Cameraman based in Edinburgh, employed by ITN, working for ITV's Good Morning Britain covering stories all over the UK and the world. War Zones, World Cups, Royal Tours and many other less exciting assignments, like interviewing current and ex Prime Ministers have kept me busy over the years working in Breakfast Television since GMTV came on the scene back in '93 and regional TV before that. In 2009 I began to record what it is like to work, the often strange and long hours needed to bring the hard news, human interest and fluffy fun to the UK's TV screens in the morning, mostly broadcasting live.

Thursday, 30 April 2009


Thursday 30th May 

The day of the big event. The press had gathered here in Basra over the last week to report on, and broadcast about The Transfer of Authority in southern Iraq from the British to the Americans. There was going to be a Remembrance Service and a TOA Ceremony.

As usual I has not had quite enough sleep when I had to get up in the dark and fumble around with a torch getting dressed and getting my kit together as quietly as possible so as not to wake anyone else in the big tent.

Our location this morning was only a few hundred yards from our tent. The army had kindly brought up a huge armoured vehicle called a Bulldog and placed it in front of some impressively large murals on concrete blast walls. One of the murals was instantly recognisable as a Union Jack Flag with the only slightly less recognisable symbol of the famous Desert Rats, a rat, in the centre. The other one was a silver, what looked like the fist of a knight of old on a dark blue background. Seemingly, last night after News at Ten, where the Desert Rat symbol had been used as a background for Mark Austin’s piece to camera. A delegation of high ranking officers came to complain about that beng used in preference to the fist affair.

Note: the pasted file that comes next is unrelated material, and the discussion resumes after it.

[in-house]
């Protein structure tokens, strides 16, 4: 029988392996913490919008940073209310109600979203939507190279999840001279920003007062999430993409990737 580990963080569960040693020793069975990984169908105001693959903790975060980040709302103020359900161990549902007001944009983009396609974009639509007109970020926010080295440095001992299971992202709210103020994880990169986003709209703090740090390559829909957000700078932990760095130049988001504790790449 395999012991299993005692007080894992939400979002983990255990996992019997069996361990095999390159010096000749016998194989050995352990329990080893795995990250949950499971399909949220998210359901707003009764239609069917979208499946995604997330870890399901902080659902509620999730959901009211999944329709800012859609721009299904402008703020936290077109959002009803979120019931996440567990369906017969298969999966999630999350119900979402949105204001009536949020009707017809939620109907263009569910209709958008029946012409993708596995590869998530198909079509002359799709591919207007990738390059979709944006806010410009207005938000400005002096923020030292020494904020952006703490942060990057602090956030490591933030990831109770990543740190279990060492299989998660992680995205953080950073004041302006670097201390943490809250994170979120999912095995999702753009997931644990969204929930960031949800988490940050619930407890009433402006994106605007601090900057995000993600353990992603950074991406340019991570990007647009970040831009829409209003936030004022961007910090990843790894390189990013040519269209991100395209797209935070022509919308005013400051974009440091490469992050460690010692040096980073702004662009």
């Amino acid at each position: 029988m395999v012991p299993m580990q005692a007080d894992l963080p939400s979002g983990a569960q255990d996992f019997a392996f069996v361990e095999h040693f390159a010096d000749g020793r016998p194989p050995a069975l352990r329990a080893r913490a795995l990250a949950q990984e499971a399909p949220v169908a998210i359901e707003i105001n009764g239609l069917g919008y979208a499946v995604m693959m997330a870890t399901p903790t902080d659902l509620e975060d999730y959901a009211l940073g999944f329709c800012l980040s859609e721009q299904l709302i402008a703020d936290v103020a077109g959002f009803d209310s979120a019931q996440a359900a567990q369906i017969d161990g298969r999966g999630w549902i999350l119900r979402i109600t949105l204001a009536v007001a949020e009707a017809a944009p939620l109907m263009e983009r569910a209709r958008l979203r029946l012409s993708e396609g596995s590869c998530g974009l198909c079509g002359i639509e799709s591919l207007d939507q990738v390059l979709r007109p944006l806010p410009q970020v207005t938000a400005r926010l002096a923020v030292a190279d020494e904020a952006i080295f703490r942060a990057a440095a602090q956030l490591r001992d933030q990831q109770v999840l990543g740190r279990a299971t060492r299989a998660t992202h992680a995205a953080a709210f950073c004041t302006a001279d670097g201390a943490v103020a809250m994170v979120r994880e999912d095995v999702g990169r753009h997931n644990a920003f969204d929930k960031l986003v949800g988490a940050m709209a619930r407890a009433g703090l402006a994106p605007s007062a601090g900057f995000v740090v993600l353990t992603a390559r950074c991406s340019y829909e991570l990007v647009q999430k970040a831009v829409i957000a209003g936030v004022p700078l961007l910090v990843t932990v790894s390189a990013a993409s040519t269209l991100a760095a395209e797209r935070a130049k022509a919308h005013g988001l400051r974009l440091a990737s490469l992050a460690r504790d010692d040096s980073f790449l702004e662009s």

In the morning Richard and I wanted to get the Desert Rat with the Union Jack on camera because they were the guys that looked after us very well in 2003 when we accompanied the Royal Scots Dragoon Guards and Irish Guards into Basra. It would be our personal tribute them. Also the bizarre fist emblem looked more like something that had been brought as a trophy from a wall somewhere in deepest Northern Ireland. Not to mention that it would not mean anything to anyone outside the military. We received no complaints. That either means they did not mind or that nobody was watching.

The computer satellite system worked pretty well this morning after the disasters of the yesterday. The problem we had this morning was that the mobiles would not get through. I could make a call. I could dial the number. It would be answered. I would hear the voice perfectly but they obviously were unable to hear me. There would be a few seconds of me saying “Can you hear me.” At the other end I would just hear, “Hello. Hello.”

Then an aside, “I think that might be Basra on the phone.” Then the phone would be put down.

It became very frustrating but we did manage to get all our broadcasts done.

After out eight o’clock piece we sat around under as much shade as we could find. It was by that time in the day climbing to the high 30 degrees C. At a few moments to nine we got connected to GMTV. As we started to prepare to do a live broadcast. Richard was putting a mic on and I was checking communications with London. Doug the Technical Director came on the talkback to say the were not scheduled in that part of the programme. We were not happy bunnies at being kept out in the sun for no reason. So hot and a bit sweaty we trudged back to our tent.

I had been asked by Paul the ITN Editor on site if I would mind helping out at the TOA Ceremony by doing the Sky Presentation camera. I was happy to oblige.

I just had enough time to grab a quick shower before I got my kit together and headed to the HQ area. The sun was beating down with the temperature into the forties. There had been a few victims to heat related problems during and before the Remembrance Service.